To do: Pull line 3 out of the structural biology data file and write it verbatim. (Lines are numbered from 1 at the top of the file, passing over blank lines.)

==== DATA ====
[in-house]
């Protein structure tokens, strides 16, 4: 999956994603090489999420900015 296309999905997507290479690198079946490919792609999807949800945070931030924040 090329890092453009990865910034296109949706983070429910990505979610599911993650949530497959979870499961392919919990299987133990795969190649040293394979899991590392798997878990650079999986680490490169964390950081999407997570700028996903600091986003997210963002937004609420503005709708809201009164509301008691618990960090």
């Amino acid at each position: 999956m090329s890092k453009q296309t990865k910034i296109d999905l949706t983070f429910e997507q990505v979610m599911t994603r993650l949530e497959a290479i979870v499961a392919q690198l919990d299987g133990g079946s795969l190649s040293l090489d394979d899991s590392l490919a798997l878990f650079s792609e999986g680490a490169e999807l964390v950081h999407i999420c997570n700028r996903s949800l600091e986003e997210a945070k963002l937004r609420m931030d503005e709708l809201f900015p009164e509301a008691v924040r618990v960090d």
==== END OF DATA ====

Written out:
């Amino acid at each position: 999956m090329s890092k453009q296309t990865k910034i296109d999905l949706t983070f429910e997507q990505v979610m599911t994603r993650l949530e497959a290479i979870v499961a392919q690198l919990d299987g133990g079946s795969l190649s040293l090489d394979d899991s590392l490919a798997l878990f650079s792609e999986g680490a490169e999807l964390v950081h999407i999420c997570n700028r996903s949800l600091e986003e997210a945070k963002l937004r609420m931030d503005e709708l809201f900015p009164e509301a008691v924040r618990v960090d």